A 6" Manilla was passed from the tanker's stern to my midship oiling bollard, my idea being to take the stern to port, whilst the minesweeper RYE towed her; but I put on too much weight and RYE's tow parted, PENN then ordered me to take the tanker in tow from ahead, which I did, using the tanker's tow and a shackle of my cable. RYE took me in tow to keep the ship from falling off, whilst PENN went alongside the starboard side of the tanker to act as a drag to keep her straight.

My gunner, who was in charge of the towing party onboard the tanker tried out all the tanker's guns, which was as well since at 1044 we were attacked by nine Stukas (Junkers 87s).

We received a near miss within a few feet of the foc'sle, which fortunately was an oil bomb and caused no casualties. There was also a near miss astern.

The following is an extract from the ship's narrative: -"Mr. Musham, Gunner of H.M.S. LEDBURY whilst acting master of the OHIO (unpaid; fired six magazines of Oerlikon ammunition at the dive bombers, and claimed that he shot down one of them. The gun's crews of PENN confirmed this. He complained that he was forced to use hosepipe firing instead of eyeshooting, as the sights had already been stolen by the gunner of H.M.S. "LEDBURY".

This was the last attack, and PENN and BRAMHAM secured either side of the tanker, by magnificent seamanship and endurance brought OHIO into Valletta Harbour.

Saturday, 15th August. 1943.

0315 Took oiler in tow in order to get her straight for the channel.

With the help of an ML. pushing my bows. I managed to turn her 140 in three hauls, turning her about 45 each time.

No damage or casualties were sustained in the ship. The behaviour of the ship's company throughout the operation was exemplary, and no Commanding Officer could have wished for a finer ship's company.

(Signed) Roger Hill


Lieutenant Herbert Antony John Hollings, Royal Navy.

Recommended to be mentioned in Despatches.

By his organisation and leadership, men who would otherwise have been burnt to death by the spreading petrol fire were saved, although suffering from painfully swollen ankles his leadership and efficiency were again outstanding on the three occasions that the tanker OHIO was taken in tow, the last time being at 0430 on the last night when hardly anyone in the ship could stay awake.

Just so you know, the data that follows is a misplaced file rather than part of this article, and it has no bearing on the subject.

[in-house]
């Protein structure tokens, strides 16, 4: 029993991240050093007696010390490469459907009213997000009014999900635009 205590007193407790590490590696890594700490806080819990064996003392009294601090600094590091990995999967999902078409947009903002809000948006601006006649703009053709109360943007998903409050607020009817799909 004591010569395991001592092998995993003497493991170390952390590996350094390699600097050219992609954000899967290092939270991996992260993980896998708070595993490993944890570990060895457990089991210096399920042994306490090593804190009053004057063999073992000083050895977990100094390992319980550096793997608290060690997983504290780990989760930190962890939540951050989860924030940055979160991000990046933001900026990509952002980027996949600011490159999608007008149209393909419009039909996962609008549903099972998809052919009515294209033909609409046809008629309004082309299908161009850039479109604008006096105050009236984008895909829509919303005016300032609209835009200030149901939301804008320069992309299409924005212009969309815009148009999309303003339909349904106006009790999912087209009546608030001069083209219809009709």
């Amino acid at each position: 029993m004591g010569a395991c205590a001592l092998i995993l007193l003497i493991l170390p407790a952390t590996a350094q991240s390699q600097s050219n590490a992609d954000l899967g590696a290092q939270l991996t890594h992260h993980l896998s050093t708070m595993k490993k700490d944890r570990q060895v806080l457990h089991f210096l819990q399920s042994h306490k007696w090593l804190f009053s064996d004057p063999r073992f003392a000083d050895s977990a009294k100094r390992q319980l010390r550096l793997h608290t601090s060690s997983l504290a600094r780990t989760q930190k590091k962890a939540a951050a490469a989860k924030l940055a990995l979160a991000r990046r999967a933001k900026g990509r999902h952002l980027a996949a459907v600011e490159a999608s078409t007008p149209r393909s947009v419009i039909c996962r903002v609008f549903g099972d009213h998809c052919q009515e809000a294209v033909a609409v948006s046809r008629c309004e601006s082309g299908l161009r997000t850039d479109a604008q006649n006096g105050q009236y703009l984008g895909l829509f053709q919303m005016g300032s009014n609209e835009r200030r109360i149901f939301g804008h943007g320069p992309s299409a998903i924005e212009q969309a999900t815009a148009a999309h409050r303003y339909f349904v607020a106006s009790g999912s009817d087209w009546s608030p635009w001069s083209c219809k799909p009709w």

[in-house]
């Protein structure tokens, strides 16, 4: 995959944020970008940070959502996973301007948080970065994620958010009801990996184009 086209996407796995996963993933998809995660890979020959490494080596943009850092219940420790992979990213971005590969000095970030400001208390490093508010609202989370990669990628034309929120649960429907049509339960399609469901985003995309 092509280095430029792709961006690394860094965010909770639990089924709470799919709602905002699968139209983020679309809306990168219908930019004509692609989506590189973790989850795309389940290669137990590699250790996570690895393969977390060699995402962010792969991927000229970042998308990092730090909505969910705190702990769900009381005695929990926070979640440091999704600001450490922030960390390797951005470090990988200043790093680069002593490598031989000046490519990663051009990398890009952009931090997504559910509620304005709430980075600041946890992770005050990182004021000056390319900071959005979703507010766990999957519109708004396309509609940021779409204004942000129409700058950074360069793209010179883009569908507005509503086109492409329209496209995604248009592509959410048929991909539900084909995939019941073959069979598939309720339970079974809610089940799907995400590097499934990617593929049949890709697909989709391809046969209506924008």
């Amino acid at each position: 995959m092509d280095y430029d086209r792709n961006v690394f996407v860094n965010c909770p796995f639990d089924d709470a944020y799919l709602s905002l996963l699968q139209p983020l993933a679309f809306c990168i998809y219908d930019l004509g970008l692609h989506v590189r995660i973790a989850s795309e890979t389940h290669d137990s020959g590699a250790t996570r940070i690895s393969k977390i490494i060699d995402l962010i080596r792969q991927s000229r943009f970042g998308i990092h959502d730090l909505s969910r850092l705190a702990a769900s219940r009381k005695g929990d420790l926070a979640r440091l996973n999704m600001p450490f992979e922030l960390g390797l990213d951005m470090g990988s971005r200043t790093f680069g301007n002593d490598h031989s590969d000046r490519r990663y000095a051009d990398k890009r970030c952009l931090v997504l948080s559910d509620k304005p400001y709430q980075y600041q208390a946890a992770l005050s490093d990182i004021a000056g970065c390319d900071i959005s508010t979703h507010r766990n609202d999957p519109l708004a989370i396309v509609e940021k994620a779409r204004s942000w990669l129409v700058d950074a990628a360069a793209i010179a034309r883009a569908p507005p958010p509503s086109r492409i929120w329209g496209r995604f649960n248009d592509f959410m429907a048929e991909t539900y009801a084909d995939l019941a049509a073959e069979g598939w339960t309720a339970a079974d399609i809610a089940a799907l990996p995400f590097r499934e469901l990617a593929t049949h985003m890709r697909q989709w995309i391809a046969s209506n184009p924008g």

Mr Charles Edward Musham, Temporary Gunner, Royal Navy.

Did fine work in charge of the whaler in picking up twenty-two survivors from near a burning petrol fire.

when in charge of the towing party onboard the abandoned OHIO, had the foresight to get that ship's armament ready for action. Fired six magazines of Oerlikon ammunition at Junkers 87s dive-bombing the ship, one aircraft being probably shot down by him.

Charles Henry Walker, Petty Officer Cook (S) P/MX.49548.

Dived over the side and rescued a man who was on the edge of a burning mass of petrol. The heat was extreme, and he must have known that I must take the ship out any second.

Recommended for a Decoration.

George Walter Preston Ordnance Artificer. 3rd class P/X.49240.

Recommended for a mention in despatches

The fact that 1023 rounds of 4" ammunition, 2148 rounds of pom-pom ammunition and 1190 rounds of Oerlikon ammunition have been fired in seven months without a serious breakdown is due to his outstanding devotion to duty.

During most of this period, the ship was under arctic conditions.

A man of fine character and example.

Douglas Meakin, Leading Seaman,. P/SSX21909.

Recommended for a mention in despatches

His unfailing zeal and cheerful leadership at the pom-pom for seven months of arctic conditions were rewarded by getting two planes with 40 rounds per gun.

Arthur Edward James, Able Seaman P/JX.165645.

Recommended for a decoration or a mention in despatches.

Shot down a Heinkel 111 in P,Q.17; shared both the Italian torpedo bombers with the pom-pom; was seen by me to hit for certain two other Machines. His keenness and devotion to duty is a continual inspiration to the younger ratings

Reginald Sida. Ordinary Seaman P/JX.297259.

Recommended for a decoration.

The last survivor was on a raft which was burning in the middle of a large petrol fire. Sida went over the focsle on a line, getting a line around this man, and together they were hauled back.